Friday, February 18, 2011

12K's of Christmas- A Post Long Past Due

Karen Greenberg #1632

Mesa, AZ
Age: 36 Gender: F
51:28
Distance6K
Clock Time52:27
Chip Time51:28
Overall Place290 / 478
Gender Place193 / 341
Division Place21 / 47
Pace13:49

In December I ran in my first race. At the time I was frustrated and disappointed at my time and performance. Since then I've had a lot of time to think about it and to reflect. I came to realize I am proud of this accomplishment!
Not only did I finish the race, but I finished in front of approximately half of the entrants for the 6K. I had wanted to be in the top 50%, but I'll take 60%. For my division (women ages 35-39), the number is even better. I finished in the top 45%. I really can't ask for much more considering the circumstances.
I think what really got my attention was my pace. I'm not running much faster than this now, and I know this number is off. I wound up having to make a stop at the restroom toward the end of the race, so I know that added a lot of time. I bet my real pace was about a 12 minute mile. My goal was an 11:00 pace, but I think that may have been unrealistic.
What I've learned from this experience is that the performance itself isn't the only factor to consider. I need to be proud of the fact that I tried something new. Although my family saw me to the starting line and were waiting at the finish line, I ran the race myself. I had to figure out how to pass other runners, how to get a drink while running, and I had to make the race my own. I had to do it my way and for me. Doing things by myself and for myself is a new concept to me. Having self esteem can feel very selfish after living a life trying to please others. This time I had to please only myself.
I do have a disclaimer about this particular run, though. I crossed the finish line, looked at Daniel, and said, "OK, I'm ready to go to the doctor now." My face and neck felt like it was going to split open, and I had only had about 3 hours of sleep the night before. I had been battling severe scaling and flaking on my entire face since Thanksgiving, and the night before the race I couldn't sleep because the rash on my neck was so bad. It turned out, after three months of various doctors appointments and tests, that I have eczema.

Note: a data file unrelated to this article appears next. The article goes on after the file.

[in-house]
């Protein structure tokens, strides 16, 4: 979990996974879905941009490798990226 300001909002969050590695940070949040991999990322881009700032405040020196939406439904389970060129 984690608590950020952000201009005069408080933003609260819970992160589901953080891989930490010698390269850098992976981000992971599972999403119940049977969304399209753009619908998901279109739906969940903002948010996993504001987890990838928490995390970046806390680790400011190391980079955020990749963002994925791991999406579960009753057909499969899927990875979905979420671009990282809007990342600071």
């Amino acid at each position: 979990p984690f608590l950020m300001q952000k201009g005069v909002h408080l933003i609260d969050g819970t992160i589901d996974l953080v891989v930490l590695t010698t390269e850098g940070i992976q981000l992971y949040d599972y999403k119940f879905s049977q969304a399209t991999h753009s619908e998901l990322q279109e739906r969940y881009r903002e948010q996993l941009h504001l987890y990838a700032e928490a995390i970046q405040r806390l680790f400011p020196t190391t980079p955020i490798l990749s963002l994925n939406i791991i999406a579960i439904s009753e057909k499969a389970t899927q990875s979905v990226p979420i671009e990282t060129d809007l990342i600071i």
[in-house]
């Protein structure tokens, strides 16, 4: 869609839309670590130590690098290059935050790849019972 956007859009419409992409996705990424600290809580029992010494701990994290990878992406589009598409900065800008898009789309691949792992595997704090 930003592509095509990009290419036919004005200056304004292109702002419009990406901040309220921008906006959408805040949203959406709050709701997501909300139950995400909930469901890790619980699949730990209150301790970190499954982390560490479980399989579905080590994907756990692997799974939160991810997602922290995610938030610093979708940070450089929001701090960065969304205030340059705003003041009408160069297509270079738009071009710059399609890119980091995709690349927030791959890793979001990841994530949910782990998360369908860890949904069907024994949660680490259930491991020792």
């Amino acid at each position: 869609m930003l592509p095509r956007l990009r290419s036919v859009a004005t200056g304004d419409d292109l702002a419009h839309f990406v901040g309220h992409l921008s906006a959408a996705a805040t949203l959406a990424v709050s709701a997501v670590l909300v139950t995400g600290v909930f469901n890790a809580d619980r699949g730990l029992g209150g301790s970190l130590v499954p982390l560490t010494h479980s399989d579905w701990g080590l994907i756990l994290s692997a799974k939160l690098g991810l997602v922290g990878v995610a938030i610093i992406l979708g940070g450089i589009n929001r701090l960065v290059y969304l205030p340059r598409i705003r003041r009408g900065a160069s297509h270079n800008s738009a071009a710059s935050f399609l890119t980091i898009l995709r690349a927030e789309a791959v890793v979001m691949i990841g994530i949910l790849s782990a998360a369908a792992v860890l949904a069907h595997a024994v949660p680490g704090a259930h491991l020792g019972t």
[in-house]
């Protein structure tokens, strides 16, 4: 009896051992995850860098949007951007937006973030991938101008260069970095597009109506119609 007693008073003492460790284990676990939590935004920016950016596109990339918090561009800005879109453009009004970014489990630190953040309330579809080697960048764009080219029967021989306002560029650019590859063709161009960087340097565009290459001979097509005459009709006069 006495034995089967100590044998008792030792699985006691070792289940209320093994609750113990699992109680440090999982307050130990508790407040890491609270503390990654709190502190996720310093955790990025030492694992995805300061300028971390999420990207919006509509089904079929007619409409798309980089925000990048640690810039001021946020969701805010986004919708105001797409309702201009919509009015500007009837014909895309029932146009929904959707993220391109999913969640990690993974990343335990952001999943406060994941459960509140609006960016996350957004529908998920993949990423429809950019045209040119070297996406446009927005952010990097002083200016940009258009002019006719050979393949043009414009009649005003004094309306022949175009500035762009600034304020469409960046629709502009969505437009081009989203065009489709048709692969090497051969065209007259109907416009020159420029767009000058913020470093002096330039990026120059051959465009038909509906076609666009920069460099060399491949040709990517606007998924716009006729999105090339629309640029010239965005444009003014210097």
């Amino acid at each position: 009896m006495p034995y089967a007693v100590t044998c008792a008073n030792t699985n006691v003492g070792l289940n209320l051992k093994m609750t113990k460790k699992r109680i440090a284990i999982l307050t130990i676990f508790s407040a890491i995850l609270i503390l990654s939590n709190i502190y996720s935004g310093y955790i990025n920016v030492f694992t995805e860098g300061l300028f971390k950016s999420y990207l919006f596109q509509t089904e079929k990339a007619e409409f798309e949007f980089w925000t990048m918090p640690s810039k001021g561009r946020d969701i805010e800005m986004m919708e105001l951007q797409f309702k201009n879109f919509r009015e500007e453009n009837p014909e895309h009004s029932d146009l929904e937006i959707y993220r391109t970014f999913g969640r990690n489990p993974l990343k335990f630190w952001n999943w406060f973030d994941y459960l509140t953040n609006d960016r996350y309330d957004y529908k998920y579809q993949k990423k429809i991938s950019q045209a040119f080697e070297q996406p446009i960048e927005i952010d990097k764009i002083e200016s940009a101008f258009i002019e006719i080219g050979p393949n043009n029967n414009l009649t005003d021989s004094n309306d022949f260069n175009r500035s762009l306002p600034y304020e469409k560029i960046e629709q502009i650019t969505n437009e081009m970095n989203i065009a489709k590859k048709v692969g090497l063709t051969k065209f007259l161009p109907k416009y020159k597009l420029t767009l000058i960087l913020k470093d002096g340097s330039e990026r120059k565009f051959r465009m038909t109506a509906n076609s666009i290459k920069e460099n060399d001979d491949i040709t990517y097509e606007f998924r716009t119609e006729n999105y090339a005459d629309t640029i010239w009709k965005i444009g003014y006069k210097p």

While most people consider eczema to be just a simple skin disorder, it actually turns out to be a pretty involved problem. My skin does not do it's job properly. It is supposed to protect the body from becoming dehydrated by keeping moisture in. With eczema, not only does the skin not stay hydrated the way it is supposed to but it becomes inflamed. This, it turns out, is yet another autoimmune disorder to add to the list that seems to be growing as I age. The day of the race was worsened by the fact I was sweating and in the sun for hours. Oh, and STRESS is a factor in eczema breakouts. I had put myself into a serious cycle of stressing, making the rash worse, the rash made me stress, and it just went round and round. The doctor prescribed an anti-itch medicine that put me out like a light. Between not sleeping much the night before and the medicine, I spent the whole day sleeping on my mom's couch. It didn't seem there was much to celebrate.
So, today I am finally giving myself credit for the hard work that got me to my first 6K race and for the race itself. I can't wait to find another to enter and to start to train for it. I am thinking late March or early April will be good. That is just far enough out to give me confidence in training, but it is close enough to stay excited.

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